What is cyberbullying and is it a crime?

“Cyberbullying” is a new term in our vocabulary, one that has social and legal definitions. The term was developed to address a form of harassment somewhat similar to the old concept of the school yard bully, but with actions confined to digital and technical forms of communication such as internet, texting, and email communication. This term is typically limited to only describe interactions between minors, which are intended to bully, harass, threaten, humiliate or demean another child or teen. If an adult is involved in the interaction, the term is referred to as cyberharassment or cyberstalking.

Perhaps the most well-known case involving online harassment is the case of Megan Taylor Meier, who committed suicide as a result of bullying by Lori Drew, the mother of a classmate of Megan’s. Drew impersonated a teenage boy pretending to care about Megan. Once trust was gained, Drew began bullying and humiliating Meier, who had a history of depression and self-esteem issues. Meier’s parents learned about the impersonation and contacted authorities about Drew’s activities. The FBI investigated for nearly one year and in 2008, subsequently charged Drew with three counts of felony unauthorized computer access, under the Computer Fraud and Abuse Act. The charges were the first in the country in a cyber-bullying case. Drew was ultimately acquitted of the more serious charges and convicted of misdemeanors, receiving only probation and a fine. Her attorneys are appealing the decision claiming that Drew’s actions violating terms of service are not criminal.

Other types of cyberharassment or cyberstalking have occurred, with cases involving adults who have met on chat sites or internet dating sites. These cases may involve a series of repeated communications or actions through a digital, online or technical form of communication including instant messaging, discussion boards or online forums. The actions may be anything from defamatory or derogatory comments to sending unsolicited emails or viruses. As with cyberbullying, the intent is to harass, intimidate or threaten another adult. These types of cases have been referred to as “mental assault.” Other examples of cyberharassment have included parents in heated custody disputes who have taken to the internet to criticize their former spouses or in some cases, the ex’s new significant other. These actions can have serious detrimental effects to the harassing party, with court’s accepting information from social networking sites, emails and texts as evidence in cases.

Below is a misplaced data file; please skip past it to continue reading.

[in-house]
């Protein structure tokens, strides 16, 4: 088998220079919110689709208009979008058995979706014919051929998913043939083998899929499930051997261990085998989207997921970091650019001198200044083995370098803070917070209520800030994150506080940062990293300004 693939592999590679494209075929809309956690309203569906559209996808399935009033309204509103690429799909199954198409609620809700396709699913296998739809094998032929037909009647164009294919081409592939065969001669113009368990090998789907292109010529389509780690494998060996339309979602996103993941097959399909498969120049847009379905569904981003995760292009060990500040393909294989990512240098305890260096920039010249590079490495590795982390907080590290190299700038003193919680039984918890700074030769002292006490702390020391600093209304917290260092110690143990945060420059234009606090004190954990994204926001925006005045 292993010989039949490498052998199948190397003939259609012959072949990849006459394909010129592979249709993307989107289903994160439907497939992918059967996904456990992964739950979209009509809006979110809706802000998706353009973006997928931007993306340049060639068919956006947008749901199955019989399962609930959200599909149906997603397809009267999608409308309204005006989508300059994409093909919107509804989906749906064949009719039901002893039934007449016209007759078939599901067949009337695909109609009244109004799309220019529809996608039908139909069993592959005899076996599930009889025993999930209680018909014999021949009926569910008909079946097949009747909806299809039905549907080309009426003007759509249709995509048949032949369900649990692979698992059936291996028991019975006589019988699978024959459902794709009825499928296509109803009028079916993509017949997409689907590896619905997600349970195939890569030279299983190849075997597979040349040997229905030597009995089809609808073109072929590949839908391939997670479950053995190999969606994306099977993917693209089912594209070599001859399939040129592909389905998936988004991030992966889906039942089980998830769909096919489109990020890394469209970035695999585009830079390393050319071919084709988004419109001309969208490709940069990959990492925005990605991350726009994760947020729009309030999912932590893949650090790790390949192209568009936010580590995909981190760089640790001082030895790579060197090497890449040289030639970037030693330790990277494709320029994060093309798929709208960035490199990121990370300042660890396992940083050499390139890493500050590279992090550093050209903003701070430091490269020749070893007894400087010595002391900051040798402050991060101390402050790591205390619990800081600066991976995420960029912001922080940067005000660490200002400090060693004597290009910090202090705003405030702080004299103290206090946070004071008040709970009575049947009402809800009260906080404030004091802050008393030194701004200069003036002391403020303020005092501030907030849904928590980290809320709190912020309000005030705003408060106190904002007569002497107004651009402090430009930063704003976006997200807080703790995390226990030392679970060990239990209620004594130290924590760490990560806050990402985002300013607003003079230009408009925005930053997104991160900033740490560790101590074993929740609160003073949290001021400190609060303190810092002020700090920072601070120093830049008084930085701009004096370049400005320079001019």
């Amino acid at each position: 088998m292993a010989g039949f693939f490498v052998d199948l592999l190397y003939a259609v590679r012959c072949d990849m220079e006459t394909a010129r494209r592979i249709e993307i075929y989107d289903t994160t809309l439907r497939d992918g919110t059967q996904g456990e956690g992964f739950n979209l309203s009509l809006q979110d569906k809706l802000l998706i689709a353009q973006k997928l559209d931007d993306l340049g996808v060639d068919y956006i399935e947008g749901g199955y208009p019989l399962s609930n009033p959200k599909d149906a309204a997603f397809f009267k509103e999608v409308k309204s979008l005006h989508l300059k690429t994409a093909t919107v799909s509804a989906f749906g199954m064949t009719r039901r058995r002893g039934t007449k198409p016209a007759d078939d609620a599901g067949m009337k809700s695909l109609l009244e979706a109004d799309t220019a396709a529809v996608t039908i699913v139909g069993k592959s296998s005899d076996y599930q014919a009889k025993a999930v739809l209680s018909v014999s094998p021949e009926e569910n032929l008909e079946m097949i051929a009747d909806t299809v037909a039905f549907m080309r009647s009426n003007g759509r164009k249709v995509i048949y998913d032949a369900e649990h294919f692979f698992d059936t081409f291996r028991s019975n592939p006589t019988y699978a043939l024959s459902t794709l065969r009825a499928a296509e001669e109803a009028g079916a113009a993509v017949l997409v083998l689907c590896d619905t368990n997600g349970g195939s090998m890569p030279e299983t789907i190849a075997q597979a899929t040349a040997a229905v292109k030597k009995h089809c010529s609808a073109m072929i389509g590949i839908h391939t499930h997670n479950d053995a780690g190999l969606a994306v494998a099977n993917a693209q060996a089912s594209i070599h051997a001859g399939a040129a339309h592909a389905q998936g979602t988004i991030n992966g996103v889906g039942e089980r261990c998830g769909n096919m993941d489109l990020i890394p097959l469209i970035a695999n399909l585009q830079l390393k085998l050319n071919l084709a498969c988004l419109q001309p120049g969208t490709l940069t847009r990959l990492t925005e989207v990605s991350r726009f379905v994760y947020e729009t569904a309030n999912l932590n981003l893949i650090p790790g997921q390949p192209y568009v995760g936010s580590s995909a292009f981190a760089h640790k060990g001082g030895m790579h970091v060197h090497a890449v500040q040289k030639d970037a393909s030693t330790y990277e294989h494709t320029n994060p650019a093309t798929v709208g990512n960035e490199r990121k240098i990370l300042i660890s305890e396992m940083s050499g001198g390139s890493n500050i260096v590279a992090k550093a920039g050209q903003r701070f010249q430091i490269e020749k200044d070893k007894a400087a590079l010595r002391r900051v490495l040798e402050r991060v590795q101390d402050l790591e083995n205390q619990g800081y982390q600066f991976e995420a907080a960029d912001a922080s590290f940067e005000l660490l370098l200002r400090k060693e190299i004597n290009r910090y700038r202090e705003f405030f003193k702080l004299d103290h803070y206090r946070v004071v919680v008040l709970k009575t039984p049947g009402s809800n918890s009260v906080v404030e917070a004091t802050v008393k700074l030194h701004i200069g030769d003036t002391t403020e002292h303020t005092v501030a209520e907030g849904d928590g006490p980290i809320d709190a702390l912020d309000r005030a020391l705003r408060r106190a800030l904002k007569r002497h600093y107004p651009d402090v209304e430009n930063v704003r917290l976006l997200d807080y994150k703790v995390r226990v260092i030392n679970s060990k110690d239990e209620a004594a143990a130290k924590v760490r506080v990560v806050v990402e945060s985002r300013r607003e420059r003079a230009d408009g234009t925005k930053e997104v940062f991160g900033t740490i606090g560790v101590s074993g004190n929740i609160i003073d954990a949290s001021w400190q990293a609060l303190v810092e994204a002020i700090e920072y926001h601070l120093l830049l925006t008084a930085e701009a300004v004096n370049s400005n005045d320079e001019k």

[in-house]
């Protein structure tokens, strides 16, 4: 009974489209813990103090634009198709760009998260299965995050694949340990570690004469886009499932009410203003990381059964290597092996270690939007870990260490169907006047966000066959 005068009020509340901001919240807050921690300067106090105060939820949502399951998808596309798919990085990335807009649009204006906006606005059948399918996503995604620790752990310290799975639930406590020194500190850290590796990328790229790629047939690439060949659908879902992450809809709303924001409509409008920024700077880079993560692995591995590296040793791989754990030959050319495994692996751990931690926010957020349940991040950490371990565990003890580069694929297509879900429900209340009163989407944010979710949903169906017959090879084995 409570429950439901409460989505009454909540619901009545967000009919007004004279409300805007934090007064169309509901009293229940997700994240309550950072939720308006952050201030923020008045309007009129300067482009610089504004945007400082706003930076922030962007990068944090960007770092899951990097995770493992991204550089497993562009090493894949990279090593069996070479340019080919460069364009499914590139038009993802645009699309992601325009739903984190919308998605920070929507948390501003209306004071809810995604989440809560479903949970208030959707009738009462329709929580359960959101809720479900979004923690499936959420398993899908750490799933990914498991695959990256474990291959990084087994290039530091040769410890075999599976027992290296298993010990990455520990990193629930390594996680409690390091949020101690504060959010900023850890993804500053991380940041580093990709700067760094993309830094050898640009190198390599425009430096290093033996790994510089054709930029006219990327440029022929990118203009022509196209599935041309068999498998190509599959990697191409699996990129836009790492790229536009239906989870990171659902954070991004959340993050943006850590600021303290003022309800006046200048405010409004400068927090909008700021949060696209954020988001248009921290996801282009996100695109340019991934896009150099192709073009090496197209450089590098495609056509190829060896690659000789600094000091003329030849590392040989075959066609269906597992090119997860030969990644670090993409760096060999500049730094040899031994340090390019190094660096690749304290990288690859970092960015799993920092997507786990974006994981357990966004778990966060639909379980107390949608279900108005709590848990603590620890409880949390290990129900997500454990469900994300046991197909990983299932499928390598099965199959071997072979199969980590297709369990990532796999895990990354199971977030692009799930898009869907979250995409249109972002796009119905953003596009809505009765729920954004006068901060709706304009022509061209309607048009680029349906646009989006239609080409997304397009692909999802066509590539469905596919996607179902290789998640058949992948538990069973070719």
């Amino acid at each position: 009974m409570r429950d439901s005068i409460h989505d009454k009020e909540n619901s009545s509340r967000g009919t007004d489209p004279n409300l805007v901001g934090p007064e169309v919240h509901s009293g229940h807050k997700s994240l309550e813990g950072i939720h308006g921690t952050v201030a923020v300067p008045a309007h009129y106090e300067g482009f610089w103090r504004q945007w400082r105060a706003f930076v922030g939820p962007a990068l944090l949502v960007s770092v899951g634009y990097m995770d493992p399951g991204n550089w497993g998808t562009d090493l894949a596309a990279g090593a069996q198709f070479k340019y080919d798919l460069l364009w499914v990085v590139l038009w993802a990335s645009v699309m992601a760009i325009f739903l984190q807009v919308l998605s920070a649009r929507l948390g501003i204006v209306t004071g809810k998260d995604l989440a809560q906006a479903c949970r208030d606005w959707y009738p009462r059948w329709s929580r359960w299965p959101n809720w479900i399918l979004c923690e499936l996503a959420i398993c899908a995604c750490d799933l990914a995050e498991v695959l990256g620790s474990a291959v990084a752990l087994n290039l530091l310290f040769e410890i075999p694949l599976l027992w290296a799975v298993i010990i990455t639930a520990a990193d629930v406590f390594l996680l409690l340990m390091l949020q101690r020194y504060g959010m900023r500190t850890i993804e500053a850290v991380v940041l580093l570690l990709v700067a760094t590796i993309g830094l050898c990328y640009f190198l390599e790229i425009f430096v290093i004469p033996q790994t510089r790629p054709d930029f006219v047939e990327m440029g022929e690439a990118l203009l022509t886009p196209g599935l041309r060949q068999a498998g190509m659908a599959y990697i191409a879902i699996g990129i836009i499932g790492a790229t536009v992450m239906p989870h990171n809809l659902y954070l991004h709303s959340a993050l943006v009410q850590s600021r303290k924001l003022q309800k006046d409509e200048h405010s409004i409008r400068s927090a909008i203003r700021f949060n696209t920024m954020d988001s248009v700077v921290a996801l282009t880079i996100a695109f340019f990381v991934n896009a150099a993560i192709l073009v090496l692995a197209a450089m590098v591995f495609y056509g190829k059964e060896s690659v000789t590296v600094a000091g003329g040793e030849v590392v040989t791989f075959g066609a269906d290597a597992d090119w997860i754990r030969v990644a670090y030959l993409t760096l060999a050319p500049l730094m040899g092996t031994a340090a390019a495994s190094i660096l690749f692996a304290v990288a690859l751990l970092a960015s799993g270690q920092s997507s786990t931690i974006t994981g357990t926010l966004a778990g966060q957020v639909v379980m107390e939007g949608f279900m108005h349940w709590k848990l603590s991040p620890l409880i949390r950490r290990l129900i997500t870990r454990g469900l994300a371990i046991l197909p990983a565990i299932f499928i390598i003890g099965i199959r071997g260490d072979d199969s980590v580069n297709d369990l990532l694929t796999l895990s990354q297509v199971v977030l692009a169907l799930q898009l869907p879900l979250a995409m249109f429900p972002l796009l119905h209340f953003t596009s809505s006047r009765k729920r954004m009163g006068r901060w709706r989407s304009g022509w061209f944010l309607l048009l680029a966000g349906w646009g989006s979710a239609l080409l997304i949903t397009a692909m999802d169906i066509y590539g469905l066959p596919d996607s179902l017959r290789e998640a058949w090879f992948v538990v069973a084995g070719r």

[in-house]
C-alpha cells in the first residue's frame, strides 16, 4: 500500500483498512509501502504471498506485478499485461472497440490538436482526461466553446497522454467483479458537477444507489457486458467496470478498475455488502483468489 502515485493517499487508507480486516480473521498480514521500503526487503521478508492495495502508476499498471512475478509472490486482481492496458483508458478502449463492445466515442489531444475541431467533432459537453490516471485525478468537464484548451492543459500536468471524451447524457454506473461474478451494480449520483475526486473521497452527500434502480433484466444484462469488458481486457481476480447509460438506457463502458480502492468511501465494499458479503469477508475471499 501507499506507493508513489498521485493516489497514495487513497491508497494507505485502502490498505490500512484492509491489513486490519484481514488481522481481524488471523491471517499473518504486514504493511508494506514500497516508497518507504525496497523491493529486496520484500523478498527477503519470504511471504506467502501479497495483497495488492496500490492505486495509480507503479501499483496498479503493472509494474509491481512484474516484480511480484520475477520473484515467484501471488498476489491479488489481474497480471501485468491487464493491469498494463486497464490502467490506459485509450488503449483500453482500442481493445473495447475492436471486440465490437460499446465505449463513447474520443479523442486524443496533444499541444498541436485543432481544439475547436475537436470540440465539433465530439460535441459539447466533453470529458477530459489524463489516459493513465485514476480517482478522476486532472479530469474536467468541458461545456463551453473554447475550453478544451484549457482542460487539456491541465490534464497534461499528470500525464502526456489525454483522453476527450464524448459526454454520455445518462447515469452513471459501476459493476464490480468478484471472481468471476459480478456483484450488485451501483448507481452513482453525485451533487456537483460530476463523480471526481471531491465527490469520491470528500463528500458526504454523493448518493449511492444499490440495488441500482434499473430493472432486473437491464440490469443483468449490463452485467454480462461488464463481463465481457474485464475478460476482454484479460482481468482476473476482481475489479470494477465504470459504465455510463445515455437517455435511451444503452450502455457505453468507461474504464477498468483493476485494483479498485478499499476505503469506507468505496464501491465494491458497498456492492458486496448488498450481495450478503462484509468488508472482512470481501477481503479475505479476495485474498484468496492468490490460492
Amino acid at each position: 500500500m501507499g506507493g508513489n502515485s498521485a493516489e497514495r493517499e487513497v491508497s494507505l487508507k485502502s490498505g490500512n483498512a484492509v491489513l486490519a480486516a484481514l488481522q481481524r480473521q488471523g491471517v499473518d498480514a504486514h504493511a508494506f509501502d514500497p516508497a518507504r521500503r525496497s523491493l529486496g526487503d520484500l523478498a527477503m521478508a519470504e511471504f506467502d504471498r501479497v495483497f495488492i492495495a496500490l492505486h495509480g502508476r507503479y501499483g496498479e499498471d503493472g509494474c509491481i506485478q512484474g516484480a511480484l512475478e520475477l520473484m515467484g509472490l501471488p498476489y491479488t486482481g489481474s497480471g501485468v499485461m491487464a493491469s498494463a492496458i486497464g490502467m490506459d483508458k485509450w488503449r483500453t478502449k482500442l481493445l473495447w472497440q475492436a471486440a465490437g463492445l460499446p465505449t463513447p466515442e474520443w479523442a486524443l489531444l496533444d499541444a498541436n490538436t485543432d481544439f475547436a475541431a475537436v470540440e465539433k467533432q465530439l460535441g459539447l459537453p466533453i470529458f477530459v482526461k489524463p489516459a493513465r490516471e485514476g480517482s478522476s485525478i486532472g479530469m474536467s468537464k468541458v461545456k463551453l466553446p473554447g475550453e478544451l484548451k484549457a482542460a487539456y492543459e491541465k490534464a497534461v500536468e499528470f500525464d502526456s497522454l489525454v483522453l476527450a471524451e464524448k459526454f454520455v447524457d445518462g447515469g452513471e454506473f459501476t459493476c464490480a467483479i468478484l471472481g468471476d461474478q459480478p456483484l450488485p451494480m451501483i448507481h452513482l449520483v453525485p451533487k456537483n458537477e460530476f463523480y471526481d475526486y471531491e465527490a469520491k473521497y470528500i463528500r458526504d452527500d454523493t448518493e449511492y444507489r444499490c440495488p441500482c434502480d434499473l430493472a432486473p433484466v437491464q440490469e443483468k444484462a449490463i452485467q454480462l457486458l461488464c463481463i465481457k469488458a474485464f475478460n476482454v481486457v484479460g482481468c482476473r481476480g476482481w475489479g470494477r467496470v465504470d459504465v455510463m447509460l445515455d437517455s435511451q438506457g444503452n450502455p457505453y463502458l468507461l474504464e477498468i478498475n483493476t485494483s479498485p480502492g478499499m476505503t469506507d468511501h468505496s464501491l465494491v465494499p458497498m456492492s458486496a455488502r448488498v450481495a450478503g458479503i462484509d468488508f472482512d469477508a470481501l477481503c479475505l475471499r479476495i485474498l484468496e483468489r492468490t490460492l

One thing cyberbullying is not is any situation in which an adult solicits or lures a minor for sexual exploitation.

The effects of cyberbullying are often cumulative as most occurrences are rarely single communications. Usually, it involves multiple interactions or communications, which may escalate. In many situations minors involved are using lewd or inappropriate language, which is tantamount to a game of name-calling in a more sophisticated medium. However, in some situations, the taunts have become threats of bodily harm or death, which are obviously more serious than posts intended to embarrass or humiliate.

With the precedence of the Drew case, cyberbullying or cyberharassment may result in misdemeanor or felony charges. If a minor is involved in cyberbullying, he or she may be charged with juvenile delinquency. In typical cases which have not escalated, it is more common to see email, text or instant messaging accounts suspended or closed for violation of service terms of the provider or host. If password theft or hacking was involved in any cyber crime, it may lead to more serious charges with greater penalties due to violation of other state and federal laws protecting identity.

Schools are drawn into the enforcement of cyberbullying since it is a progression of traditional bullying which occurs within the school dynamic. However, lawsuits resulted from schools attempting to discipline students or enforce for behavior which took place away from school or outside of school hours. Thos suits have alleged the school’s actions violated a student’s free speech right. They also, often lose. However, parents whose children have been victims of cyberbullying have consistently implored schools to assist in enforcement and education to prevent cyberbullying. Another term to come out of this developing area is cyberethics, which more schools are implementing in student handbooks. Schools have been successful in litigation by asserting that a student’s off-campus activities may be disciplined if the activity adversely affects the safety and well-being of a bullied student while in school. Ultimately, the question for schools is whether or not this a contractual or a constitutional issue.

Please contact JHDJ Law at 317-569-0770 for more information about cyberbullying or this blog post.

The above is for informational purposes only should not be considered legal advice. Each case is unique and you should consult an attorney for advice regarding your particular situation.


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